For Target, retailer's risk management program hinged on executive buy-in

To get executive buy-in, the retailer's risk management program architect had to define success and make sure everyone could speak the same language.

PHILADELPHIA – As one of the 10 largest retail chains in the world, Target Corp. knows a thing or two about making a successful sale. According to its risk management strategist, a key factor in the success of Target's risk management architecture has also hinged on sales, namely selling risk management methodology to internal stakeholders.

If you don't tell the stakeholders what success means, the risk management program will probably fail, or take a long time.

Michael D. Kelly, Target Corp.

In a session at the 2012 (ISC)2 Security Congress this week, Target Senior Architecture Consultant Michael D. Kelly discussed the information security risk management architecture implementation and maturity process at the Minneapolis-based retail chain. Kelly, a 25-year IT veteran who has been working on Target's risk management program for two and a half years, said one of his first steps, setting expectations, arguably proved most important.

"First of all, you have to define what success is. In my experience building programs like this, most of the work is up front, setting expectations." Kelly said. "If you don't tell the stakeholders what success means, the risk management program will probably fail, or take a long time."

Kelly said it's critical not to over-promise and under-deliver. For example, he said it doesn't make sense to promise executives that organizational risk will decline during a certain period of time, as such a calculation is based on too many factors that lie outside the information security team's control. Instead, he said, it's better to guarantee that the organization will be able to define and assess risk, and take action to reduce that risk when deemed necessary.

Kelly advocated the need for stakeholder and executive buy-in, which includes identifying the business decision makers who will make decisions based on the information the risk management program provides. Stakeholders should know that the goal of the program isn't to eliminate risk, but to manage it, he said.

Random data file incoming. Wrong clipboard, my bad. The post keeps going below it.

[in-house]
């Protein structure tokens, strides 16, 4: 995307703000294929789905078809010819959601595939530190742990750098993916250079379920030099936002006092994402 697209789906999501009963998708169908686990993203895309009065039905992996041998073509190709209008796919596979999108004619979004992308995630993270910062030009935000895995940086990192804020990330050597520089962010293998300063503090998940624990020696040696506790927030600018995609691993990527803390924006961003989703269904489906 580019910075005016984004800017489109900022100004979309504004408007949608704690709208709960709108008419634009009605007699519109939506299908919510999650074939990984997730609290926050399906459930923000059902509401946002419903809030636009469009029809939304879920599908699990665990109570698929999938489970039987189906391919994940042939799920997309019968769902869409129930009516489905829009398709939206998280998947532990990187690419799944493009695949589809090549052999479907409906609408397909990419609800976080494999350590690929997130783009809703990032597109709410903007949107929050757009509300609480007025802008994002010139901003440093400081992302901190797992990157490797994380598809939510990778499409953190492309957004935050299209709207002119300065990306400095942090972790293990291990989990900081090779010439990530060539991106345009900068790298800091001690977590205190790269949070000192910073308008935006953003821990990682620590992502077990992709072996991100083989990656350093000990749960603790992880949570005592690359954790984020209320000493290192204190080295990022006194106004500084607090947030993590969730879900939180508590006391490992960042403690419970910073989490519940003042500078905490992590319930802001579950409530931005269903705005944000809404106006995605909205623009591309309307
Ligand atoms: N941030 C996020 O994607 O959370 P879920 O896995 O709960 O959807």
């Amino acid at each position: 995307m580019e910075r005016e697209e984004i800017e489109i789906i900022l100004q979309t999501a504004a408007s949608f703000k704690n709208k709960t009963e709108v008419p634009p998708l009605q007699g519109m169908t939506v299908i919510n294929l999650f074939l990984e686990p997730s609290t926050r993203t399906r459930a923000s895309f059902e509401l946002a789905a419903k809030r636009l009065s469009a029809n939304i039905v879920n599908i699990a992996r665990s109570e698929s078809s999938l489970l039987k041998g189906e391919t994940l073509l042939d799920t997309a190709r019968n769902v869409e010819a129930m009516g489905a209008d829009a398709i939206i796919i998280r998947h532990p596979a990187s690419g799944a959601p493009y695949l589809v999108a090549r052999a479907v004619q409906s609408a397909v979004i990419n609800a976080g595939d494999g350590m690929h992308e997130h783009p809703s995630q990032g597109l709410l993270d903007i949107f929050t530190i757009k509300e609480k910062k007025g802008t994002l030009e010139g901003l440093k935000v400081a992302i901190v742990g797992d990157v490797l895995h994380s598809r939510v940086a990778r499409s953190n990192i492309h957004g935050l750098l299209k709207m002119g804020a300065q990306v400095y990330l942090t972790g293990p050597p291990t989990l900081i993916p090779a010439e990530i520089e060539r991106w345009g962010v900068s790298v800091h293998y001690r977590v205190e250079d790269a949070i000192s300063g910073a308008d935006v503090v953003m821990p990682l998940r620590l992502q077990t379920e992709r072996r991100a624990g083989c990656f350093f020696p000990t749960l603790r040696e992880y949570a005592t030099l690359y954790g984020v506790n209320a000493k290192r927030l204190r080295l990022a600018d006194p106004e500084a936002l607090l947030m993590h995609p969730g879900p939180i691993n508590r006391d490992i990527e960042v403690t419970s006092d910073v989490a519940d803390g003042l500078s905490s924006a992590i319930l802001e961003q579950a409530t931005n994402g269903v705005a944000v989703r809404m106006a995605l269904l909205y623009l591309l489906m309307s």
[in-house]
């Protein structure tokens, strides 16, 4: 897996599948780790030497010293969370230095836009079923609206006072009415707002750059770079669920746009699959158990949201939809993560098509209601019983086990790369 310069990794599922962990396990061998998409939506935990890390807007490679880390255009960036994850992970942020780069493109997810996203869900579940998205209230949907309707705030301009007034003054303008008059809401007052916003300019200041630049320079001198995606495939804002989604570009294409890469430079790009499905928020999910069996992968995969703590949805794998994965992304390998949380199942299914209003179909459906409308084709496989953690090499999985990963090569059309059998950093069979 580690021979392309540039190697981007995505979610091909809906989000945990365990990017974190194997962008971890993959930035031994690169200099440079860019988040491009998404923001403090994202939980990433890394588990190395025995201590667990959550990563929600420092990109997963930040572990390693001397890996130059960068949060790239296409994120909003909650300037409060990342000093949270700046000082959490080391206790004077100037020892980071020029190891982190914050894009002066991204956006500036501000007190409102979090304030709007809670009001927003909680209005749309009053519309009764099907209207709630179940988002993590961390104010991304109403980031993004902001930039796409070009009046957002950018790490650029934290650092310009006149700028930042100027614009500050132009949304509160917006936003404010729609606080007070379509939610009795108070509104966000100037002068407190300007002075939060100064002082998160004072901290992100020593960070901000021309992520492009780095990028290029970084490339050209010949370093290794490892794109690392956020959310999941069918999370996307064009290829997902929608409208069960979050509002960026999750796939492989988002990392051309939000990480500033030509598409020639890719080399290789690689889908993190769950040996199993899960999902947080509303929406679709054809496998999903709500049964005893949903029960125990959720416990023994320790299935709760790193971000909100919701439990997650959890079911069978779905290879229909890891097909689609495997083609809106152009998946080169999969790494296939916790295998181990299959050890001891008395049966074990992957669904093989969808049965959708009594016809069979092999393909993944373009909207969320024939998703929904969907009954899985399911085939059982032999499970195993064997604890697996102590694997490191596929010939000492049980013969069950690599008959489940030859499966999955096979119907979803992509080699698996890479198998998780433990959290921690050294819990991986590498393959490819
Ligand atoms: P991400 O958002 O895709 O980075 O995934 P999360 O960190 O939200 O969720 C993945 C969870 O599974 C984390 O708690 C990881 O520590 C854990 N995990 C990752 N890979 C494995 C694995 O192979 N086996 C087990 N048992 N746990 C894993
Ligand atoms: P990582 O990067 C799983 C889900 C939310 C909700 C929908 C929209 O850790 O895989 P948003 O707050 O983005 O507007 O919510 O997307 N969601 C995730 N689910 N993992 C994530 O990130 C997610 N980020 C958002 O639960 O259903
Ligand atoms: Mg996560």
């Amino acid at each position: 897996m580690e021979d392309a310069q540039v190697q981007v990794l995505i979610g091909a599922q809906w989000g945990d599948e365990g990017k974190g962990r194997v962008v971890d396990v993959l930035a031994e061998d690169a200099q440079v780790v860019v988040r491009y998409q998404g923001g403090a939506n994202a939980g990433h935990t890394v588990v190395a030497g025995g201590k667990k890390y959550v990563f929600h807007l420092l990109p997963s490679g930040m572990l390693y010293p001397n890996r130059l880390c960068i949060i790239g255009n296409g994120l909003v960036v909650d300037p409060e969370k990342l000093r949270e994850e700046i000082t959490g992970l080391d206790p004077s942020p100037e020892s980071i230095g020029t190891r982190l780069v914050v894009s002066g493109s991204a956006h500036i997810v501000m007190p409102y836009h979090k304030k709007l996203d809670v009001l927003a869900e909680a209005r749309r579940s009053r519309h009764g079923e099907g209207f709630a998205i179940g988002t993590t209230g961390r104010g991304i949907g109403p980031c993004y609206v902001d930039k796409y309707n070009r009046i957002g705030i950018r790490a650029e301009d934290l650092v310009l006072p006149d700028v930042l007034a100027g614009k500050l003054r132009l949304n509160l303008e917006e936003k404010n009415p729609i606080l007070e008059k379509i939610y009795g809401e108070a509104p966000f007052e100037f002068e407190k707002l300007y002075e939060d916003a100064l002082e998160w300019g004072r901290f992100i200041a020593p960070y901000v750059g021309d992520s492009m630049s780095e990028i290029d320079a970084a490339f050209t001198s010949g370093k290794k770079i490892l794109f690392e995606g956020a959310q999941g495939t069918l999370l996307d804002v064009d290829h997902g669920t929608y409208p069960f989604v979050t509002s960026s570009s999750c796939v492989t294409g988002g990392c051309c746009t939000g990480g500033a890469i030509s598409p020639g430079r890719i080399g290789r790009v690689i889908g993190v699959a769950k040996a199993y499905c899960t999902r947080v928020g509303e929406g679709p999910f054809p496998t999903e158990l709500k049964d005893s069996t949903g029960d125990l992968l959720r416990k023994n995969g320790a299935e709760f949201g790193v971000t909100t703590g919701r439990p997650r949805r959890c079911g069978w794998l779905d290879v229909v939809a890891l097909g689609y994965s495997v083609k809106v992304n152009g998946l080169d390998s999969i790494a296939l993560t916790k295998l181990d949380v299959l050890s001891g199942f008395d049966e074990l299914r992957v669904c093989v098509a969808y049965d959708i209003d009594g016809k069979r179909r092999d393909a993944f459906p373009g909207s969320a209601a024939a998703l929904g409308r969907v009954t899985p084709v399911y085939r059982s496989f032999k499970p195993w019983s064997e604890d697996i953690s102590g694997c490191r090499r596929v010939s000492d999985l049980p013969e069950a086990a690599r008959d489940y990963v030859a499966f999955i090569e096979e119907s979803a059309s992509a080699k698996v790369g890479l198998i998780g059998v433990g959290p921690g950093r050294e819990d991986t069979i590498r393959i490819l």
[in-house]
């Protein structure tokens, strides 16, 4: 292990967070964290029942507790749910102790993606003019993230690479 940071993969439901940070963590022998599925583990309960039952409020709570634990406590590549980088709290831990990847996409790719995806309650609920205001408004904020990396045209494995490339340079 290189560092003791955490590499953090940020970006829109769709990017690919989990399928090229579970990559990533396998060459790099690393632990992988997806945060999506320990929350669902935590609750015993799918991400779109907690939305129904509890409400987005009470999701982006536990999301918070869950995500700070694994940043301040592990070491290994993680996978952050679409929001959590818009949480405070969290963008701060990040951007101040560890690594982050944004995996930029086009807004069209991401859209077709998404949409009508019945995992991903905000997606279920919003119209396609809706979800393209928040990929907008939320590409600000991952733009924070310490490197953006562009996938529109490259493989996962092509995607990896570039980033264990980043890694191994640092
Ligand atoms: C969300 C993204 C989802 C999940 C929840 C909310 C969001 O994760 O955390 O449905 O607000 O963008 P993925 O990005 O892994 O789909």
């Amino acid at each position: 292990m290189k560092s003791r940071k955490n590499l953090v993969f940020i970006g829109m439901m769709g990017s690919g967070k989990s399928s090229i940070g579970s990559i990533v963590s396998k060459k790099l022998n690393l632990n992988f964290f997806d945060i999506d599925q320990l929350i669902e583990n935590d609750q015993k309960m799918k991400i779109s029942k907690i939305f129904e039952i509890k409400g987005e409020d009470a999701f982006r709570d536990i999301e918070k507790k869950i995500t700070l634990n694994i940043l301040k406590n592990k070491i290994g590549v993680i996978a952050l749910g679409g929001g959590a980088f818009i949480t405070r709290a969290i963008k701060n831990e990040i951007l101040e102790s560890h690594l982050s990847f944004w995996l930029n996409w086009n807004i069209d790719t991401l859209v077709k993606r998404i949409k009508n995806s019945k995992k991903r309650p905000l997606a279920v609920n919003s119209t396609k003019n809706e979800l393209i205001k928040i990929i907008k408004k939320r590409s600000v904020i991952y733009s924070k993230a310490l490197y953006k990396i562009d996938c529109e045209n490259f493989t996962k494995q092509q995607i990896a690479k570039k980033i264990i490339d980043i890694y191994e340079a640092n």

"All we should really be talking about is managing risk," Kelly said. "That means understanding it, reacting to it consistently, and having consistent processes to treat risk all throughout the life cycle."

However, simply getting management's attention can be a challenge. Attendee Ron Trunk, senior consultant with Chesapeake Netcraftsmen in Arnold, Md., said communicating IT risk management concepts to business leaders can be a challenge.

Trunk said the first obstacle is simply getting management's attention. From there, the communication can be difficult because business leaders don't understand the technology side of risk.

"A lot don't understand the technology or how it's being used and so they can't assess the risk," Trunk said. "So it's left to the technology side, but they don't know the business."

Kelly acknowledged the challenges of bridging the gap between IT security teams and business managers, noting that at Target he was fortunate because he was able to piggyback off of its internal governance team, which was conducting similar work and had already established key relationships with executives.

What can help, Kelly said, is making the program as simple and easy to understand as possible. He emphasized the need for terminology that is precisely defined and used by everyone involved with the program, as well as a consistent focus on defining and measuring success.

"You have to show it to people," Kelly said. "Show them a chart, a table; that will help get buy-in from your stakeholders."

Getting there though can be hard work. Kelly said Target built a 30-page taxonomy of FAQs, terms and processes within its architecture. That has helped technologists, C-level executives and everyone in between speak the same language on risk management.

"That way, your stakeholders understand and they say the same things you say without being prompted," Kelly said. "If you can go to your boss's boss's bosses, and they say the same things you've been saying, that's what I call a measure of success."

However, risk management programs are far from easy. For instance, Kelly said one of the many challenges he has encountered is classifying threats and vulnerabilities as they are discovered. At first, he said, there was some confusion over regarding what was or wasn't a threat, but finally the organization converged on a combination of CVE and SCAP that works well.

Today, Kelly said on a scale of 1-5, the maturity of Target's risk management architecture program is about a 2.5.

"We've got a long ways to go, and it probably won't ever end, but that's a good thing because the maturity will continue to grow as technology changes, and the industry changes these programs will continue to grow."

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